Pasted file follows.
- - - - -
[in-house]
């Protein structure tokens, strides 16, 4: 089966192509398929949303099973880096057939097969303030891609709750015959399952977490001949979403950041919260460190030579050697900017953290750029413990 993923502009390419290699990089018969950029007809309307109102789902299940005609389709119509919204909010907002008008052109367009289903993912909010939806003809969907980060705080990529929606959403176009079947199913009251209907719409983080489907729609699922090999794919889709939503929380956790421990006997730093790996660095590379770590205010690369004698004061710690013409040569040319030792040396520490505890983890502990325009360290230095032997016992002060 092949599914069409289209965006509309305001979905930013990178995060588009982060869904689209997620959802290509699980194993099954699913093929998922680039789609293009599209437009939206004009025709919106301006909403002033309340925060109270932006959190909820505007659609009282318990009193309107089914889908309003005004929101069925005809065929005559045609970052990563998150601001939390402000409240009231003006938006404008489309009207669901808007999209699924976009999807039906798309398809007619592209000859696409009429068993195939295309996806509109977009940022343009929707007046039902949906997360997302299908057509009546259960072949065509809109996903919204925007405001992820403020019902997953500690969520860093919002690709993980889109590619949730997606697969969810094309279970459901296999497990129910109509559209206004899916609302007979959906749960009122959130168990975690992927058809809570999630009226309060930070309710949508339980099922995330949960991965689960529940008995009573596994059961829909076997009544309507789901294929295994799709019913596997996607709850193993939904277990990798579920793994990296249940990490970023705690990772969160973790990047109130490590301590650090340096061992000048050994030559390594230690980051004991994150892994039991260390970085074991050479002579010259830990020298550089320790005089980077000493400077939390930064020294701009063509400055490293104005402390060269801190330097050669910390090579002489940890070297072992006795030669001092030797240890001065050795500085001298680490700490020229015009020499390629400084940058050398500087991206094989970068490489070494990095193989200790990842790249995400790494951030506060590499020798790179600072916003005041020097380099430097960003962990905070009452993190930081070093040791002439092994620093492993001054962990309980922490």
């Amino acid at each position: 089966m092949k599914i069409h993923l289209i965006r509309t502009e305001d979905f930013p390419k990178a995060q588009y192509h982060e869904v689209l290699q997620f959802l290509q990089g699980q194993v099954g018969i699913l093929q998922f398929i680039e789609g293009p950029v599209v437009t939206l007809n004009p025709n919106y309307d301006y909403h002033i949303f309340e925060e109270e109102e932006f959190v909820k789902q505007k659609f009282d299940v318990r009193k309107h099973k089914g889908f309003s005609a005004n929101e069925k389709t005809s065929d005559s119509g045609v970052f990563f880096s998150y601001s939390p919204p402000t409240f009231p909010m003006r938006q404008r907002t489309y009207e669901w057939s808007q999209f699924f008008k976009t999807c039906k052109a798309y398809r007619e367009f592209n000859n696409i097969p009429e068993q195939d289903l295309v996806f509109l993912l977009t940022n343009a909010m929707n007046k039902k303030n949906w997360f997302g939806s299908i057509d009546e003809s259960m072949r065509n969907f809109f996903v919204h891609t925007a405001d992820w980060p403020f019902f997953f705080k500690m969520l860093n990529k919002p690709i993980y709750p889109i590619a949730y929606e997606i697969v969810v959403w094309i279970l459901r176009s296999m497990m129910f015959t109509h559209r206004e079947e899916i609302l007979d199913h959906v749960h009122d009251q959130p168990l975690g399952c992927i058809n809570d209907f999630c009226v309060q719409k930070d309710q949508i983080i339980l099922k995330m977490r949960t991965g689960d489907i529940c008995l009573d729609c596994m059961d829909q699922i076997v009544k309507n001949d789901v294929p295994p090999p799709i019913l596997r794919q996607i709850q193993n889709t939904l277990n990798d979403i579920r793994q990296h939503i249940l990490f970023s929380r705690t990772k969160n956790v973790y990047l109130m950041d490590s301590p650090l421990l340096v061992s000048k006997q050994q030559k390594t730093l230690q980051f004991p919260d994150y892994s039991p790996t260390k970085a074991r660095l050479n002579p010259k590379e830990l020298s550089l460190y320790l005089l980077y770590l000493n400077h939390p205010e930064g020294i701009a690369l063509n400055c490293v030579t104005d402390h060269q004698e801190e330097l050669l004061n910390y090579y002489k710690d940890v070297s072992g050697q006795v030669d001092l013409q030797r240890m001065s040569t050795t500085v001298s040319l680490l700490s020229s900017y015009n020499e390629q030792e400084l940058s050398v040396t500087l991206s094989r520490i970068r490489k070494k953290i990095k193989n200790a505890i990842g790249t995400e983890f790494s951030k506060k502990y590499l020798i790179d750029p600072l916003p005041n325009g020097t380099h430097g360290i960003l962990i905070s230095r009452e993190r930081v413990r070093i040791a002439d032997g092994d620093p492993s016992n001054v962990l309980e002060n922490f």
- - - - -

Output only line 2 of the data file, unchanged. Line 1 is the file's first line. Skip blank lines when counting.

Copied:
């Protein structure tokens, strides 16, 4: 089966192509398929949303099973880096057939097969303030891609709750015959399952977490001949979403950041919260460190030579050697900017953290750029413990 993923502009390419290699990089018969950029007809309307109102789902299940005609389709119509919204909010907002008008052109367009289903993912909010939806003809969907980060705080990529929606959403176009079947199913009251209907719409983080489907729609699922090999794919889709939503929380956790421990006997730093790996660095590379770590205010690369004698004061710690013409040569040319030792040396520490505890983890502990325009360290230095032997016992002060 092949599914069409289209965006509309305001979905930013990178995060588009982060869904689209997620959802290509699980194993099954699913093929998922680039789609293009599209437009939206004009025709919106301006909403002033309340925060109270932006959190909820505007659609009282318990009193309107089914889908309003005004929101069925005809065929005559045609970052990563998150601001939390402000409240009231003006938006404008489309009207669901808007999209699924976009999807039906798309398809007619592209000859696409009429068993195939295309996806509109977009940022343009929707007046039902949906997360997302299908057509009546259960072949065509809109996903919204925007405001992820403020019902997953500690969520860093919002690709993980889109590619949730997606697969969810094309279970459901296999497990129910109509559209206004899916609302007979959906749960009122959130168990975690992927058809809570999630009226309060930070309710949508339980099922995330949960991965689960529940008995009573596994059961829909076997009544309507789901294929295994799709019913596997996607709850193993939904277990990798579920793994990296249940990490970023705690990772969160973790990047109130490590301590650090340096061992000048050994030559390594230690980051004991994150892994039991260390970085074991050479002579010259830990020298550089320790005089980077000493400077939390930064020294701009063509400055490293104005402390060269801190330097050669910390090579002489940890070297072992006795030669001092030797240890001065050795500085001298680490700490020229015009020499390629400084940058050398500087991206094989970068490489070494990095193989200790990842790249995400790494951030506060590499020798790179600072916003005041020097380099430097960003962990905070009452993190930081070093040791002439092994620093492993001054962990309980922490």